Facebook organic reach

A recent study by Socialbakers showed that organic reach for photos on Facebook is now incredibly low, somewhat bizarrely given that the trend as recent as last year hailed photo posts as perhaps the holy-grail of gaining organic reach. Search Metrics published both studies, so it would be fair to assume that the data was pretty significant, but why?

Videos are cited as one of the main factors. It would be an understatement to say Facebook have ramped up their video offering in the past year; more accurate would be to describe it as being shot to the moon. Videos are everything to them now, and it reflects across every metric.

It’s entirely possible that videos have replaced what photos used to be. Engagements with both formats can be vapid, quite fleeting. As link posts or text-only posts have improved it seems fair to say that Facebook have changed what they see as a more valuable engagement essentially as whatever people do the least. In order that seems to be share -> comment -> link click -> click and then finally “like”.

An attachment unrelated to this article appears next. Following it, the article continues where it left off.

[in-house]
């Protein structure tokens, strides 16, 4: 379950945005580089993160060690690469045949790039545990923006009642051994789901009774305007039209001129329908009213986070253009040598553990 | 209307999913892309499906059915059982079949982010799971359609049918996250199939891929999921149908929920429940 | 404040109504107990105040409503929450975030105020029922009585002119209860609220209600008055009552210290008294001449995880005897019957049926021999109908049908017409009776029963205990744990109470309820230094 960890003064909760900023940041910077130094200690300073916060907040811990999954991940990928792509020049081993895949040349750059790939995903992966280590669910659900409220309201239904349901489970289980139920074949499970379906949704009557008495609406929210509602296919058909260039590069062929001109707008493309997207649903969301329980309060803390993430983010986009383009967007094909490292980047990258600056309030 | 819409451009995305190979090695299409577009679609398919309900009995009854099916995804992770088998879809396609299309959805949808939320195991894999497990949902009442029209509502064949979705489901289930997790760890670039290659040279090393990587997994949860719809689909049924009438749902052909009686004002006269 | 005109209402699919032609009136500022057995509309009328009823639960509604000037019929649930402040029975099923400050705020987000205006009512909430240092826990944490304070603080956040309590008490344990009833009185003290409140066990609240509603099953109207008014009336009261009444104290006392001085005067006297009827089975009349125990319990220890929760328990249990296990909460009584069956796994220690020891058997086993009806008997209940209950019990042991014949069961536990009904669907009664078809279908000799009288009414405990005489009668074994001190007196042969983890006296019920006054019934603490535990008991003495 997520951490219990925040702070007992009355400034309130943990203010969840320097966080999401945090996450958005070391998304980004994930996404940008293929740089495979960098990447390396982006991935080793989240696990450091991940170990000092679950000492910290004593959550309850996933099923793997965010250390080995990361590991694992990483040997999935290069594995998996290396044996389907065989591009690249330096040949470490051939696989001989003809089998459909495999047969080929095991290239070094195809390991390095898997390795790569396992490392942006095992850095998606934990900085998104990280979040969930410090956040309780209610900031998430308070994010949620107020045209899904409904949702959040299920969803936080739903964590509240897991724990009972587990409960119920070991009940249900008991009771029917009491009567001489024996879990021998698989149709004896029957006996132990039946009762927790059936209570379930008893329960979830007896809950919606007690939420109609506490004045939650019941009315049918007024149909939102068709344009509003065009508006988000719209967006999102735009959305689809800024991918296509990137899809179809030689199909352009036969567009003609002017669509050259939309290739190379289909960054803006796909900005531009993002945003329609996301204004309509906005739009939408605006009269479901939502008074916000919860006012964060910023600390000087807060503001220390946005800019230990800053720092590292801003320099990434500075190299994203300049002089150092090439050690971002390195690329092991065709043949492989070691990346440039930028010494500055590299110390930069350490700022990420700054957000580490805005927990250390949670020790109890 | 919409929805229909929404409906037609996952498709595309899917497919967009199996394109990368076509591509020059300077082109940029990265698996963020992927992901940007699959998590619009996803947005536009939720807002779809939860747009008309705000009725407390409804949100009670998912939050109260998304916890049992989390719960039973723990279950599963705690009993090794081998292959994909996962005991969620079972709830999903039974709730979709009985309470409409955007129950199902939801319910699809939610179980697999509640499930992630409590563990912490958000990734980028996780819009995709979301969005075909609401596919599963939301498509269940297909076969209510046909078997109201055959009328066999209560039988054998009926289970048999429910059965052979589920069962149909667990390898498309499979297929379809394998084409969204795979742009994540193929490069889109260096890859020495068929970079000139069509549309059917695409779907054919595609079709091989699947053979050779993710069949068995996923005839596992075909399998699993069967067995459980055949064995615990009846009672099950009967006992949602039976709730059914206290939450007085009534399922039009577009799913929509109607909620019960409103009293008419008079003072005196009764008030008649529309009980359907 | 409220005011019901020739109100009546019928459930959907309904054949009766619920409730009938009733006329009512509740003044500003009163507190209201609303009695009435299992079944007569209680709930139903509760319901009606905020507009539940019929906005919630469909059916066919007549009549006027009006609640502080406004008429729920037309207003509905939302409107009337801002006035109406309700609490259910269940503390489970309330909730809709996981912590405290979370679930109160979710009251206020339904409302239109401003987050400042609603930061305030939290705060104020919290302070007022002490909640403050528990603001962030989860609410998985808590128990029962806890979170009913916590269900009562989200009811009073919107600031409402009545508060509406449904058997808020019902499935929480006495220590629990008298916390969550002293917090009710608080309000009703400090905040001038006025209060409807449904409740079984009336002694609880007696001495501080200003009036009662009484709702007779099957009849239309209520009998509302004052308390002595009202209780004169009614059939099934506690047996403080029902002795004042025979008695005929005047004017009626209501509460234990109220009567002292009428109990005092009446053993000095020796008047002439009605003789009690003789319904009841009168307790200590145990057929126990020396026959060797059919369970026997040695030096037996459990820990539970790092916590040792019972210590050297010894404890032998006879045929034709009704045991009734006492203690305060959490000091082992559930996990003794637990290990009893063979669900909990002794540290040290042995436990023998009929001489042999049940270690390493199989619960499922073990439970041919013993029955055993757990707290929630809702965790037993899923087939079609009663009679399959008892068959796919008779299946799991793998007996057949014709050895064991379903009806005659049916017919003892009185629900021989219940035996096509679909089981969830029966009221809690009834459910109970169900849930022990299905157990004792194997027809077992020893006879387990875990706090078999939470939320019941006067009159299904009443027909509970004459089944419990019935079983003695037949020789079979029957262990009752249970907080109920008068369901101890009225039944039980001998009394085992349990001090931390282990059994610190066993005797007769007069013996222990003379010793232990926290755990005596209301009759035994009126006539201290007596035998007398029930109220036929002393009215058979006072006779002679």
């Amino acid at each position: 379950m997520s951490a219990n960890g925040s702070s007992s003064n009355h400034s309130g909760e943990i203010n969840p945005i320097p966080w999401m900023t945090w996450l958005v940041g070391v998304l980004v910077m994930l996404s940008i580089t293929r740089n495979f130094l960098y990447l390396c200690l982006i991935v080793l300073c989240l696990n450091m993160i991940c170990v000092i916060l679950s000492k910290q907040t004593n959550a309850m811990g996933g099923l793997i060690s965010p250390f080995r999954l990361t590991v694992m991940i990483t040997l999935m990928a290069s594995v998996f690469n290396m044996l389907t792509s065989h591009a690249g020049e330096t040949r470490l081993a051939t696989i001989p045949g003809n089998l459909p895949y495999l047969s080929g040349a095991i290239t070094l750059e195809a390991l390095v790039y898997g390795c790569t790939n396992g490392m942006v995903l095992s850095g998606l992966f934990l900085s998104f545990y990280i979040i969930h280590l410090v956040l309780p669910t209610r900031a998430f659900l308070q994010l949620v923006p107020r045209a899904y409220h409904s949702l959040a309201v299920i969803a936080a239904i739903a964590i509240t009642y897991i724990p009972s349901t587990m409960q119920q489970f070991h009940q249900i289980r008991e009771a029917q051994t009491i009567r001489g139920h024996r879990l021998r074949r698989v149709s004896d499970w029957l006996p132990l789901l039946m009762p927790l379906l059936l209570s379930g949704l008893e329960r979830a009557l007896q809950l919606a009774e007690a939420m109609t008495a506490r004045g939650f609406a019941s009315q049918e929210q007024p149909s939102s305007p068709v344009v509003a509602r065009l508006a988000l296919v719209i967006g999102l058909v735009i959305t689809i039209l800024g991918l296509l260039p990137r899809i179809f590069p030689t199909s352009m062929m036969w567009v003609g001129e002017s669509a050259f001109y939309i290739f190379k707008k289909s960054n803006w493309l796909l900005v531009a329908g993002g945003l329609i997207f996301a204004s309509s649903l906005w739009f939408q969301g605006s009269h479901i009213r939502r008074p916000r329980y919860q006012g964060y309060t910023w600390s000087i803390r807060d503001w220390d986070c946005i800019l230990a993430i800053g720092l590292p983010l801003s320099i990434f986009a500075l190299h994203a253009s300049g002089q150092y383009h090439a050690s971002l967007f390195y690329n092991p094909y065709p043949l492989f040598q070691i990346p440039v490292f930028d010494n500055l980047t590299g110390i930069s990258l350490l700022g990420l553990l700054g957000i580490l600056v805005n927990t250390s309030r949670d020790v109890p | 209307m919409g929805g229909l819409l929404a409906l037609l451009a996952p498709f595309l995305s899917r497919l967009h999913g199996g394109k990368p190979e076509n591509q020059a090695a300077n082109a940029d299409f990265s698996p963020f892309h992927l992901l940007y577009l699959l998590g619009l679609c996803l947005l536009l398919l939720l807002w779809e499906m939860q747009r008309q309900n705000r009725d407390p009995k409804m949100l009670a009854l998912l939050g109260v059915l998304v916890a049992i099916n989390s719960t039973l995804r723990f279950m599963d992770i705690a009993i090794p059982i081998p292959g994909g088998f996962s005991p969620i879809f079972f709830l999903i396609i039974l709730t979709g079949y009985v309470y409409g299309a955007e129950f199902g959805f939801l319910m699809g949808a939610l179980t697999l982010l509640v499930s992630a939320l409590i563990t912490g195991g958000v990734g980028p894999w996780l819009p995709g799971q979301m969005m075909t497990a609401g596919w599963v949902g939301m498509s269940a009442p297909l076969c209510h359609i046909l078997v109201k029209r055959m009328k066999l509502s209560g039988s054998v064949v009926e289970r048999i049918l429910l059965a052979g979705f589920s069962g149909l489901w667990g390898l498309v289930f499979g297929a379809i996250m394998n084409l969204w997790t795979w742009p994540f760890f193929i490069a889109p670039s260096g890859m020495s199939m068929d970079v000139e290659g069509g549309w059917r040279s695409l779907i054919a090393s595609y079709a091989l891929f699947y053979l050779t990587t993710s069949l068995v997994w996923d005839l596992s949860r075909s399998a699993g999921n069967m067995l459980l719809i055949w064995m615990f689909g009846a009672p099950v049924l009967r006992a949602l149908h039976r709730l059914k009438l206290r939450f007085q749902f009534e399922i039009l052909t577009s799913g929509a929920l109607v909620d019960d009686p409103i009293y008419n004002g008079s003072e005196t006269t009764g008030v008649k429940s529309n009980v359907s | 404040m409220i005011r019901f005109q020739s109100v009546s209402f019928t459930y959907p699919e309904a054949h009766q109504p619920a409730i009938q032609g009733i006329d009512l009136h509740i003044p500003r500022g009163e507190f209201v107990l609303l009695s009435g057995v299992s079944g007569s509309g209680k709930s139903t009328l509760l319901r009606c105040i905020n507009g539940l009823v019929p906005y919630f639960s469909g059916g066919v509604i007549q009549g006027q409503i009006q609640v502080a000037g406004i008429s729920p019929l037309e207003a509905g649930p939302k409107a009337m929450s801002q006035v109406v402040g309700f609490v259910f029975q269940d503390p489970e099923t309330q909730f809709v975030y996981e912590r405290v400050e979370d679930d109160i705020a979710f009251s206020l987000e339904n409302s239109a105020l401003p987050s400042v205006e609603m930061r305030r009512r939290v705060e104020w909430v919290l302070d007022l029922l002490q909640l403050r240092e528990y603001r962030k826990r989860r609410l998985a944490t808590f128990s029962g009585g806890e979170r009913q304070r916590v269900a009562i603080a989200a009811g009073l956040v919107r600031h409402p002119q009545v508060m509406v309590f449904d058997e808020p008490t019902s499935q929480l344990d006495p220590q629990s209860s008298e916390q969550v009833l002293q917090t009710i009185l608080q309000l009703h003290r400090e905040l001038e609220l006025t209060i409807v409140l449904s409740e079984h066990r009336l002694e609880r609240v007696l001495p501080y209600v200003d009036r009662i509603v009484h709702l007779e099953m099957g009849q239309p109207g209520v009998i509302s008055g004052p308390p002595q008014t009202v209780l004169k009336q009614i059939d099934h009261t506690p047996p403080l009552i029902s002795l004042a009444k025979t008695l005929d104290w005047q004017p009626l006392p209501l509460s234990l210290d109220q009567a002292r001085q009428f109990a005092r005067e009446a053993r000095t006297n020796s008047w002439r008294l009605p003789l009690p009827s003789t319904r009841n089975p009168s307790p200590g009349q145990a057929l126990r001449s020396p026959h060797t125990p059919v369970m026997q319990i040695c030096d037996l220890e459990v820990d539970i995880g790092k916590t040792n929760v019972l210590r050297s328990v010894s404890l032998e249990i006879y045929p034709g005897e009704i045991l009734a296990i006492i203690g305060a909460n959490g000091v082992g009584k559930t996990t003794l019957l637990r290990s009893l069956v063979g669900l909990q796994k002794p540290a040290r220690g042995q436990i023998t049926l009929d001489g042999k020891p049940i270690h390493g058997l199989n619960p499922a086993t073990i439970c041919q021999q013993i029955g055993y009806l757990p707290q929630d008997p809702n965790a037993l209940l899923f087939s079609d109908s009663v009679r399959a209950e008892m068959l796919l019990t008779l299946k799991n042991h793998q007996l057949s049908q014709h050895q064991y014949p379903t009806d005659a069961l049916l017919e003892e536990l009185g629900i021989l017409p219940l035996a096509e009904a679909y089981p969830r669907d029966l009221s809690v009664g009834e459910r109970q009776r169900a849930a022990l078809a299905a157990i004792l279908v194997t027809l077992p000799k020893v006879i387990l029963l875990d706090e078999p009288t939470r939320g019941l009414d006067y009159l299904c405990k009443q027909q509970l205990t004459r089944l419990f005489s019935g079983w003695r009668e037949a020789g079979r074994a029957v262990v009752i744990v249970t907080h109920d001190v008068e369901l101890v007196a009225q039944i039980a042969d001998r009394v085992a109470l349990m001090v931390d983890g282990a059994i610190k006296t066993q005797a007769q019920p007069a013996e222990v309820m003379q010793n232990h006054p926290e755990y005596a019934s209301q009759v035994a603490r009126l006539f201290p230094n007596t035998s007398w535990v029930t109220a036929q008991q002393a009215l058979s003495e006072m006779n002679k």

It is also fair to point out that part of the downfall of photo posts may have simply come about as they became more popular. Facebook wants to provide users with a “range” of content – so when there was a huge influx in image posts they almost became self-defeating. Perhaps there are wider implications over the quality of images posted on Facebook, but that’s pure speculation.

What can I do as a marketer? In most cases, whether we’re dealing with links, photos, text posts or videos we’re in an organic posting market that is contracting. Good luck if you can find success on Facebook without paying for it, but in most cases it’s not going to happen. As I wrote about last year – paying to display was the only likely option left on Facebook and that’s where it’s headed.

But the ultimate word is to say that, while the bar may be incredibly high – nothing organically is unobtainable. You’ll see the phrase “great content” written far more than you’ll actually find the stuff, but it’s true. Great content will succeed on social media – but great might be the top 1%, and in the vast ocean of the internet being in that top 1% is difficult, however good you are.

Facebook is ever evolving and the decline of photo posts on the platform shows that. Whether it’s as entirely as inevitable as Facebook make out is one up for debate; but we use their land we have to play by their rules. And if there’s one thing for certain, Facebook rules.